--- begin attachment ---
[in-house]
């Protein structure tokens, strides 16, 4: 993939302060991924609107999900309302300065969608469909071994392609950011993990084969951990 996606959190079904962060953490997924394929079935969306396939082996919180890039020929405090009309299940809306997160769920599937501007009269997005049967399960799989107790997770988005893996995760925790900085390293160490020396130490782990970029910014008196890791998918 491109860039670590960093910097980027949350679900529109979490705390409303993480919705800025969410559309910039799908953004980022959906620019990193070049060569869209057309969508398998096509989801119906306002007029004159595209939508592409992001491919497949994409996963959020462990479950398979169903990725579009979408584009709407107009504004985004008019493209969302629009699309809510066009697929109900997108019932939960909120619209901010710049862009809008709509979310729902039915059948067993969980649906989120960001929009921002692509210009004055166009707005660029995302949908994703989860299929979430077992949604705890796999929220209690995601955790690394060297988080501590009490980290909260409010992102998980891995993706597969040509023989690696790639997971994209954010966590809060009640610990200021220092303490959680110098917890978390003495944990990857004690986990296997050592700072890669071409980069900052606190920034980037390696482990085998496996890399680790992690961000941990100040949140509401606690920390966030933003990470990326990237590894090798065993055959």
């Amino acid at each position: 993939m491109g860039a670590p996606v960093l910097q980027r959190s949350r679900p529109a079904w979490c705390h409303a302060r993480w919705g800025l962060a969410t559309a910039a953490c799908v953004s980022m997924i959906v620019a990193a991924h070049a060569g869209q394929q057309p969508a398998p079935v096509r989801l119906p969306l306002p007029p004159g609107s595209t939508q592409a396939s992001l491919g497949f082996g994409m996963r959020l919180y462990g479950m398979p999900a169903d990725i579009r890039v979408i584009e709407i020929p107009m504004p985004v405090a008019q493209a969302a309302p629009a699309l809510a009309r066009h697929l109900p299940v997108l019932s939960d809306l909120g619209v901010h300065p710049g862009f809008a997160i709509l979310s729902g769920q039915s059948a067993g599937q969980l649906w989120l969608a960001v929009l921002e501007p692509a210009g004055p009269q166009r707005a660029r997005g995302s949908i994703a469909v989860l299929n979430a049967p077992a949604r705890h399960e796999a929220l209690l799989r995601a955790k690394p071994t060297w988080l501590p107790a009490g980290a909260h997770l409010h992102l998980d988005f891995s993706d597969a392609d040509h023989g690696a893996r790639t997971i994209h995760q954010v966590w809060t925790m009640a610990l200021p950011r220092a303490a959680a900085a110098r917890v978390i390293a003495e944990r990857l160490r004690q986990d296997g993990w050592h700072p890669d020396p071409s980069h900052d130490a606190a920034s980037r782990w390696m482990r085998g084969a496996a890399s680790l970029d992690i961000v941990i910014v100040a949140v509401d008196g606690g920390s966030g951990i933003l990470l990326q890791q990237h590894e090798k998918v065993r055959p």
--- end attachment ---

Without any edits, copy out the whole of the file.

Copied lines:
[in-house]
């Protein structure tokens, strides 16, 4: 993939302060991924609107999900309302300065969608469909071994392609950011993990084969951990 996606959190079904962060953490997924394929079935969306396939082996919180890039020929405090009309299940809306997160769920599937501007009269997005049967399960799989107790997770988005893996995760925790900085390293160490020396130490782990970029910014008196890791998918 491109860039670590960093910097980027949350679900529109979490705390409303993480919705800025969410559309910039799908953004980022959906620019990193070049060569869209057309969508398998096509989801119906306002007029004159595209939508592409992001491919497949994409996963959020462990479950398979169903990725579009979408584009709407107009504004985004008019493209969302629009699309809510066009697929109900997108019932939960909120619209901010710049862009809008709509979310729902039915059948067993969980649906989120960001929009921002692509210009004055166009707005660029995302949908994703989860299929979430077992949604705890796999929220209690995601955790690394060297988080501590009490980290909260409010992102998980891995993706597969040509023989690696790639997971994209954010966590809060009640610990200021220092303490959680110098917890978390003495944990990857004690986990296997050592700072890669071409980069900052606190920034980037390696482990085998496996890399680790992690961000941990100040949140509401606690920390966030933003990470990326990237590894090798065993055959």
């Amino acid at each position: 993939m491109g860039a670590p996606v960093l910097q980027r959190s949350r679900p529109a079904w979490c705390h409303a302060r993480w919705g800025l962060a969410t559309a910039a953490c799908v953004s980022m997924i959906v620019a990193a991924h070049a060569g869209q394929q057309p969508a398998p079935v096509r989801l119906p969306l306002p007029p004159g609107s595209t939508q592409a396939s992001l491919g497949f082996g994409m996963r959020l919180y462990g479950m398979p999900a169903d990725i579009r890039v979408i584009e709407i020929p107009m504004p985004v405090a008019q493209a969302a309302p629009a699309l809510a009309r066009h697929l109900p299940v997108l019932s939960d809306l909120g619209v901010h300065p710049g862009f809008a997160i709509l979310s729902g769920q039915s059948a067993g599937q969980l649906w989120l969608a960001v929009l921002e501007p692509a210009g004055p009269q166009r707005a660029r997005g995302s949908i994703a469909v989860l299929n979430a049967p077992a949604r705890h399960e796999a929220l209690l799989r995601a955790k690394p071994t060297w988080l501590p107790a009490g980290a909260h997770l409010h992102l998980d988005f891995s993706d597969a392609d040509h023989g690696a893996r790639t997971i994209h995760q954010v966590w809060t925790m009640a610990l200021p950011r220092a303490a959680a900085a110098r917890v978390i390293a003495e944990r990857l160490r004690q986990d296997g993990w050592h700072p890669d020396p071409s980069h900052d130490a606190a920034s980037r782990w390696m482990r085998g084969a496996a890399s680790l970029d992690i961000v941990i910014v100040a949140v509401d008196g606690g920390s966030g951990i933003l990470l990326q890791q990237h590894e090798k998918v065993r055959p």